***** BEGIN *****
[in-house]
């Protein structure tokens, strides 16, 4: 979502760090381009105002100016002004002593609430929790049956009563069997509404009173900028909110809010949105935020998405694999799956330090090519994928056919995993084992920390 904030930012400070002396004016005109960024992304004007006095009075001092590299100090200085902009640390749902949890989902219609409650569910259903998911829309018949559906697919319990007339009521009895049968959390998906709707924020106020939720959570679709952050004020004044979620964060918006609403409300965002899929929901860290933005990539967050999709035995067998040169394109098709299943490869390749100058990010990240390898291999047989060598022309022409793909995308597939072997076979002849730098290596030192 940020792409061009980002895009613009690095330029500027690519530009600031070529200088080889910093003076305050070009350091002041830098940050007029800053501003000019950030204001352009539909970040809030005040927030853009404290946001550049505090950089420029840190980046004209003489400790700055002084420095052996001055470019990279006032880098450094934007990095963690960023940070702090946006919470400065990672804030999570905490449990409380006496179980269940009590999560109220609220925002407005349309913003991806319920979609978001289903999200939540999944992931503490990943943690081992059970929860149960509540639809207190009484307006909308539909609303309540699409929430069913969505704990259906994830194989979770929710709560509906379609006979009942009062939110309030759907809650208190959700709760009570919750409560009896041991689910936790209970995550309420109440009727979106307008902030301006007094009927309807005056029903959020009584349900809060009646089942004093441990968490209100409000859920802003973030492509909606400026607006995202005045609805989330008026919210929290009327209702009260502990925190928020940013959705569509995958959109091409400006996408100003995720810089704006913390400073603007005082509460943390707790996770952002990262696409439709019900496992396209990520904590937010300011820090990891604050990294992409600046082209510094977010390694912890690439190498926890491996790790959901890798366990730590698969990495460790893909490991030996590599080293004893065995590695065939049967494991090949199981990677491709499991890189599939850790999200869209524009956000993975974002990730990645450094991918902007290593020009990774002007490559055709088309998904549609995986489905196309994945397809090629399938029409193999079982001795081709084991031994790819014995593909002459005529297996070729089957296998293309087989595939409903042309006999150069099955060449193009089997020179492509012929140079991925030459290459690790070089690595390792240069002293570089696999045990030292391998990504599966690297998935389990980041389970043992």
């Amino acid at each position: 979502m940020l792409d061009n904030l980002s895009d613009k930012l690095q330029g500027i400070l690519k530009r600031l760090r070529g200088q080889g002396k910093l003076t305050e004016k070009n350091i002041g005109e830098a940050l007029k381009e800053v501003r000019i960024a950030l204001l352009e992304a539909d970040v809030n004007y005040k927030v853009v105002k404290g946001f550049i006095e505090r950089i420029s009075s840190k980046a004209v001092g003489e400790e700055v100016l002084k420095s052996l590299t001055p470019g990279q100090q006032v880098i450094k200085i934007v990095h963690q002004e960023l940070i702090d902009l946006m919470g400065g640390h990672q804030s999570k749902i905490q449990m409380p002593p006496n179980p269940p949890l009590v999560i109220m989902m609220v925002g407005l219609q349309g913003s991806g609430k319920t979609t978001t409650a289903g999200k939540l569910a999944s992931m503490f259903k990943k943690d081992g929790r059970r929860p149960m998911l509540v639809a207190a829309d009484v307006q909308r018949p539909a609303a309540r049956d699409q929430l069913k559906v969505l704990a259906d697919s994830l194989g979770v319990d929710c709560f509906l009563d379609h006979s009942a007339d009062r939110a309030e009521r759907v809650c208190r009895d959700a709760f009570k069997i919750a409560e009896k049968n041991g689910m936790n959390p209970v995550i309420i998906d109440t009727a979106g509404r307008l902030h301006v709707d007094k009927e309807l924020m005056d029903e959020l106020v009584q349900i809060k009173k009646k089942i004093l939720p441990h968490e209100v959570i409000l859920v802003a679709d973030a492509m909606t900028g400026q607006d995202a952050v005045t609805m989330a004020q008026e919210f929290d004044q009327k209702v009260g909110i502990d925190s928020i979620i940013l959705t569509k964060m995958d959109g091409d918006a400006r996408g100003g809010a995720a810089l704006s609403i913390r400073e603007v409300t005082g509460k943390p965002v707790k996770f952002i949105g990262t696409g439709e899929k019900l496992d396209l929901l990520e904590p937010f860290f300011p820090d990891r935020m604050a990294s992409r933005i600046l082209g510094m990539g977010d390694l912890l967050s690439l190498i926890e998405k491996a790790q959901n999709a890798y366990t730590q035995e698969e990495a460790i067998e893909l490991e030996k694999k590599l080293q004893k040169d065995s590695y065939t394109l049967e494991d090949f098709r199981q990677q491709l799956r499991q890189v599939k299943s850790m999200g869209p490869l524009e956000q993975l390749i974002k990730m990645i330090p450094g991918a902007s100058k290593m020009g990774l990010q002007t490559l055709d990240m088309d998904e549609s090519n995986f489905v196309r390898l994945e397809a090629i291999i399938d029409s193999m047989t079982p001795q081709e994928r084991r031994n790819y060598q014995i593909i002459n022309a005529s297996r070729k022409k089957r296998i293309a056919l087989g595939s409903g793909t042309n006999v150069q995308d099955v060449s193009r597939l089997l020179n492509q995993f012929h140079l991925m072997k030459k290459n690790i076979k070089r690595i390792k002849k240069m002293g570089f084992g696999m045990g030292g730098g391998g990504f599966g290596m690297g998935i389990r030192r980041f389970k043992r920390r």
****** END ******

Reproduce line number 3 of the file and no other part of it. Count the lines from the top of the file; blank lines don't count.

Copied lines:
């Amino acid at each position: 979502m940020l792409d061009n904030l980002s895009d613009k930012l690095q330029g500027i400070l690519k530009r600031l760090r070529g200088q080889g002396k910093l003076t305050e004016k070009n350091i002041g005109e830098a940050l007029k381009e800053v501003r000019i960024a950030l204001l352009e992304a539909d970040v809030n004007y005040k927030v853009v105002k404290g946001f550049i006095e505090r950089i420029s009075s840190k980046a004209v001092g003489e400790e700055v100016l002084k420095s052996l590299t001055p470019g990279q100090q006032v880098i450094k200085i934007v990095h963690q002004e960023l940070i702090d902009l946006m919470g400065g640390h990672q804030s999570k749902i905490q449990m409380p002593p006496n179980p269940p949890l009590v999560i109220m989902m609220v925002g407005l219609q349309g913003s991806g609430k319920t979609t978001t409650a289903g999200k939540l569910a999944s992931m503490f259903k990943k943690d081992g929790r059970r929860p149960m998911l509540v639809a207190a829309d009484v307006q909308r018949p539909a609303a309540r049956d699409q929430l069913k559906v969505l704990a259906d697919s994830l194989g979770v319990d929710c709560f509906l009563d379609h006979s009942a007339d009062r939110a309030e009521r759907v809650c208190r009895d959700a709760f009570k069997i919750a409560e009896k049968n041991g689910m936790n959390p209970v995550i309420i998906d109440t009727a979106g509404r307008l902030h301006v709707d007094k009927e309807l924020m005056d029903e959020l106020v009584q349900i809060k009173k009646k089942i004093l939720p441990h968490e209100v959570i409000l859920v802003a679709d973030a492509m909606t900028g400026q607006d995202a952050v005045t609805m989330a004020q008026e919210f929290d004044q009327k209702v009260g909110i502990d925190s928020i979620i940013l959705t569509k964060m995958d959109g091409d918006a400006r996408g100003g809010a995720a810089l704006s609403i913390r400073e603007v409300t005082g509460k943390p965002v707790k996770f952002i949105g990262t696409g439709e899929k019900l496992d396209l929901l990520e904590p937010f860290f300011p820090d990891r935020m604050a990294s992409r933005i600046l082209g510094m990539g977010d390694l912890l967050s690439l190498i926890e998405k491996a790790q959901n999709a890798y366990t730590q035995e698969e990495a460790i067998e893909l490991e030996k694999k590599l080293q004893k040169d065995s590695y065939t394109l049967e494991d090949f098709r199981q990677q491709l799956r499991q890189v599939k299943s850790m999200g869209p490869l524009e956000q993975l390749i974002k990730m990645i330090p450094g991918a902007s100058k290593m020009g990774l990010q002007t490559l055709d990240m088309d998904e549609s090519n995986f489905v196309r390898l994945e397809a090629i291999i399938d029409s193999m047989t079982p001795q081709e994928r084991r031994n790819y060598q014995i593909i002459n022309a005529s297996r070729k022409k089957r296998i293309a056919l087989g595939s409903g793909t042309n006999v150069q995308d099955v060449s193009r597939l089997l020179n492509q995993f012929h140079l991925m072997k030459k290459n690790i076979k070089r690595i390792k002849k240069m002293g570089f084992g696999m045990g030292g730098g391998g990504f599966g290596m690297g998935i389990r030192r980041f389970k043992r920390r």